Forever Battery a compelling talking point at CES

Well, this lead was impressive, coming from a tech watcher who if you read his articles regularly know that he does not swoon easily. Andrew Liszewski, Gizmodo. "After covering CES for 10 years, nothing I've seen at the show has me as excited about the future as Ossia's wireless charging technology."

Ossia has worked on something they call the Cota Forever Battery. We need little explanation to turn heads to fuller attention. They have worked on a battery powered wirelessly. The Forever Battery and its associated technology, dubbed Cota, created much interest at CES.

It's all about a battery that may never need replacing.

Editor in Chief of Tom's Guide Mark Spoonauer said that "there is something very compelling about the idea of a Forever Battery and a system that can deliver power at long distances."

The battery would get its power from the Cota Tile. The company defines Cota Tile as a wireless power transmitter disguised as a drop ceiling tile. Transmitter? Spoonauer explained how "This transmitter would sit in your house, perhaps mounted on a wall, and deliver juice over the 2.4-GHz spectrum to a tiny receiver in the battery."

"Radio waves used by Cota (2.4GHz frequency) almost see our world as if it is made of mirrors and glass; everything is either absorbing (like our bodies) or reflecting partially (like dry wall) or reflecting totally (like metal cabinets)," wrote Hatem Zeine on the company site last year.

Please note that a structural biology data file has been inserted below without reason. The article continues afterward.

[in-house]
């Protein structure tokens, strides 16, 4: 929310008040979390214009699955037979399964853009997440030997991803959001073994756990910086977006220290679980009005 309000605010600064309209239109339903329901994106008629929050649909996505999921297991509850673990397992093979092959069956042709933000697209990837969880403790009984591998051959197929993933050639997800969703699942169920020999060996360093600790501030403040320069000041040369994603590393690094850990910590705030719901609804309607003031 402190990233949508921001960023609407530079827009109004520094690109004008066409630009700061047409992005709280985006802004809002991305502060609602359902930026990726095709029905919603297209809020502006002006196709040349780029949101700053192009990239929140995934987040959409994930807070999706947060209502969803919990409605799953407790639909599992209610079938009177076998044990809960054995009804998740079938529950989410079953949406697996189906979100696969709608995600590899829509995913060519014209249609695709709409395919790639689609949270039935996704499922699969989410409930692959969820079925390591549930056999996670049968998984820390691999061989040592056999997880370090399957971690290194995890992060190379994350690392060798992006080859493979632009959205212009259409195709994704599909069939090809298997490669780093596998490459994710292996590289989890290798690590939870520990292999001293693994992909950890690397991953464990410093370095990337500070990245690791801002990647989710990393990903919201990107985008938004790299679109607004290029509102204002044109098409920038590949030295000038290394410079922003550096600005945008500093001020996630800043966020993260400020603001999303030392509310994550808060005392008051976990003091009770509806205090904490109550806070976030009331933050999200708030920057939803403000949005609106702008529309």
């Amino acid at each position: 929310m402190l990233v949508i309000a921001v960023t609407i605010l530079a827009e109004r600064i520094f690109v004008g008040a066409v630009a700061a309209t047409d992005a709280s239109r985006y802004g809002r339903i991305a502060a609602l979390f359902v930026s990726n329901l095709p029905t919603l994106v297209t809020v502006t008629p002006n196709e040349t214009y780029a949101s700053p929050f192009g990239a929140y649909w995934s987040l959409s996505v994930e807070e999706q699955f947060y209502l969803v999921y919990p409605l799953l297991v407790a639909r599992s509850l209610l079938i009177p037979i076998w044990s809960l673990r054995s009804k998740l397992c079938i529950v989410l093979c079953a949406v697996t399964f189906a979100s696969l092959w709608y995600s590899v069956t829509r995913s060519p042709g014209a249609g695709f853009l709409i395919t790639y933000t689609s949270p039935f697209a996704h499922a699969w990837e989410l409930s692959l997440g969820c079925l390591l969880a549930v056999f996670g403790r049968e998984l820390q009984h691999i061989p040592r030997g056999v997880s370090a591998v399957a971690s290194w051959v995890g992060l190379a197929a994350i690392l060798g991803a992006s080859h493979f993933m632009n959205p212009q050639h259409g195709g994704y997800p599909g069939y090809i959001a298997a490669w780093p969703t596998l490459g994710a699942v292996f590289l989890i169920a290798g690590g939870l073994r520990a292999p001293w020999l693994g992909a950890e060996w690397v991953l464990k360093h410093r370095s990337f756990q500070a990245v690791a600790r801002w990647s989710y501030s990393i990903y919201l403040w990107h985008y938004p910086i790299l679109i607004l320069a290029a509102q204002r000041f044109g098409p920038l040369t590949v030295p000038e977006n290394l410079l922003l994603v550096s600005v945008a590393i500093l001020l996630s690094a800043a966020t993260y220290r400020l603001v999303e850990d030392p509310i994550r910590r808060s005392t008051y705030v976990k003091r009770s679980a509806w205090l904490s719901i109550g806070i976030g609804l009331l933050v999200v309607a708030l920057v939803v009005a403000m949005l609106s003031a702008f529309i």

Ossia's system will consistently charge the battery from anywhere in the house, as long as it's in range of one of the company's Cota Tiles," wrote Alex Lee in Alphr.

More details on how it works were discussed.

Joel Hruska, ExtremeTech: "According to Ossia, Cota works because the Cota Transmitter contains dozens of tiny RF antennas, with similar antennas mounted within the AA battery, charging case, or hypothetical smartphone."

Liszewski said "the transmitter broadcasts a directed and concentrated RF signal towards a given device in a room, which is absorbed by the gadget's own RF antennas inside, and turned into usable power."

Cota is not limited to just a few feet. The Tile can power multiple devices in motion, without a line of sight, at a distance, said the company.

As for batteries, wouldn't we just like to walk away from the whole concept of battery. Alex Lee in Alphr said we cannot just yet. He said, "a lot of gadgetry, and children's toys, still rely on physical batteries. From remote controls and smoke detectors to smart IOT devices like lights, security systems and locks, removable batteries remain unavoidable."

Still, the repercussions of disposable batteries that need replacing go beyond inconvenience.

Alphr: "Every year, in the United Kingdom alone, 600 million disposable batteries are thrown away, with only a third of these being recycled. While the amount of mercury in these alkaline batteries has been reduced, the substances in batteries leak into the soil and groundwater in landfills, releasing pollutants and toxins into the air."

Ossia has other alarming numbers. "Each year, more than 3 billion batteries are thrown away in the United States alone. Although battery makers have reduced the quantity of toxic materials in batteries, disposal remains regulated and poses environmental risks."

Explore further: Norway supermarket chain pioneers battery recycling machines

More information: www.ossia.com/cota/
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